After, a sumptuous lunch at Konyali Restaurant at Topkapi, next to the scenic Bosphorus river, we were taken by our guide to Pottery and Carpet & Kilim stores. While we were shown the art how they are made along with cups of apple tea, but the demonstration was smoothly followed by aggressive sales pitch. We somehow managed to squirm out of the place with buying anything.
Grand Bazaar, Spice Bazaar and the Bosphorus Cruise (Day #3)
Grand Bazaar is closed on Sundays, so we missed out yesterday. And so we decided to recce the Grand Bazaar today, before heading for the Bosphorus Cruise and Spice Bazaar later in the day.
The Grand Bazaar (Turkish: Kapalıçarşı, meaning Covered Bazaar) in Istanbul is one of the largest and oldest covered markets in the world, with more than 58 covered streets and over 1,200 shops which attract between 250,000 and 400,000 visitors daily. Opened in 1461, it is well known for its jewelry, pottery, spice, and carpet shops. Its a beautiful market for the photographers and for souvenir hunters. However, one has to be prepared for the aggressive shopkeepers and bargain hard for the wares. Carpets and pottery might not be authentic in this place.
We took the Tramway back to the hotel, just in time to be picked up for the Spice Bazaar tour.
The Spice Bazaar, (Turkish: ‘Mısır Çarşısı’, or Egyptian Bazaar) in Istanbul, Turkey is one of the oldest bazaars in the city. Located in Eminönü, it is the second largest covered shopping complex after the Grand Bazaar. Istanbul or Constantinople was the final destination of the ancient silk route, which used to carry spices from various countries like India, Persia etc. The bazaar has all the spices from around the world. Needless to say, bargaining is a must here as well.
The Bosphorus, also known as the Istanbul Strait , is a strait that forms part of the boundary between Europe and Asia. It is one of the Turkish Straits, along with the Dardanelles. The world’s narrowest strait used for international navigation, it connects the Black Sea with the Sea of Marmara (which is connected by the Dardanelles to the Aegean Sea, and thereby to the Mediterranean Sea). Bous is cow in ancient Greek and poros is the crossing place, so Bosphorus is the place where the cow crossed.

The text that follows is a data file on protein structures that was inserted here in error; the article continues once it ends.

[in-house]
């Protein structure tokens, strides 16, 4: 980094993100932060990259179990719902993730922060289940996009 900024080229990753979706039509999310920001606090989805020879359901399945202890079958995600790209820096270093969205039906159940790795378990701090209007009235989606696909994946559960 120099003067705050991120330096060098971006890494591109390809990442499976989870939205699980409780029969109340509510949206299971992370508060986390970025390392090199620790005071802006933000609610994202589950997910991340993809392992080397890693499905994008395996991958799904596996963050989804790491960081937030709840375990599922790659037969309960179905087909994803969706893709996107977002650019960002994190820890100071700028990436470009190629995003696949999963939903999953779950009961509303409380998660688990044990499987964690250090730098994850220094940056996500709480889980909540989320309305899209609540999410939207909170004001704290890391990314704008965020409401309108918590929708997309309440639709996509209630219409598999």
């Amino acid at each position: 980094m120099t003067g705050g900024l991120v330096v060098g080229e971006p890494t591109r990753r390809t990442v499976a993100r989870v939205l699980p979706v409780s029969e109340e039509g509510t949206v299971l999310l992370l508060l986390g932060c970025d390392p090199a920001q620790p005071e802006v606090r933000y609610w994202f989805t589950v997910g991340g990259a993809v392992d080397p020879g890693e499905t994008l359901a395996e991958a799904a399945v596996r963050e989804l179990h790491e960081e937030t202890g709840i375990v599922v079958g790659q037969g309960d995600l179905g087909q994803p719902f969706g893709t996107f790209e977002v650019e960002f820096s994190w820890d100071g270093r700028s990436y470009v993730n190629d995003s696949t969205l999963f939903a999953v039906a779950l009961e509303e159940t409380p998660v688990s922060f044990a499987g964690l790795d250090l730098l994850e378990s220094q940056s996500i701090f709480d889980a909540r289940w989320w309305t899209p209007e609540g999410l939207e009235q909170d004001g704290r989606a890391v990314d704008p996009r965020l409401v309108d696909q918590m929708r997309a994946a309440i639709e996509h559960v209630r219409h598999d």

Legend has it that the river was form as part of the great flood 4000 years back (of Noah’s Ark fame). Incidentally, as I write this post, the Ark has been supposedly discovered in mountain of Ararat, Eastern Turkey.
The cruise was marred by rain and the visibility was bad. However, we were able to see both sides of Istanbul i.e. Asian and European.
Later in the evening we went to Hodga Pasha culture center to watch the Sema (performance) by the Whirling Dervishes . The whirling dance or Sufi whirling that is proverbially associated with Dervishes, is the practice of the Mevlevi Order in Turkey. The sema accompanied by sufi music was tranquil and serene. Please note that this is a religious ceremony , wherein the adherents believe they are attaining a higher union with God, therefore, do not talk, take photos or leave your seat during the performance.
Basilica Cistern, Sultan Ahmet and the streets of Istanbul (Day # 8, 9)
We came back to Istanbul after touring the countryside and decided to roam around on our own without the help of any guides. Since we had figured out the Tramway, we took off to Sultan Ahmet.
The Basilica Cistern is the largest of several hundred ancient cisterns that lie beneath the city of Istanbul (formerly Constantinople), Turkey. The cistern, located 500 feet (150 m) west of the Hagia Sophia on the historical peninsula of Sarayburnu, was built in the 6th century during the reign of Byzantine Emperor Justinian I. The cistern’s water was provided from the Belgrade Woods—which lie 19 kilometres (12 mi) north of the city—via aqueducts. It is an architectural marvel. One of the highlights are the two Medusa heads which form the base of pillars. While one is not sure of why they are kept there, one could speculate that these would have been bought from elsewhere (maybe Greece) to be used to build the cistern.
The lunch followed next, at the panoramic Four Seasons hotel, which was a jail in olden days. We were late for the Istanbul Archaeological Museum, so instead we walked inside the beautiful Gulhane Park and had coffee next to the Bosphorus.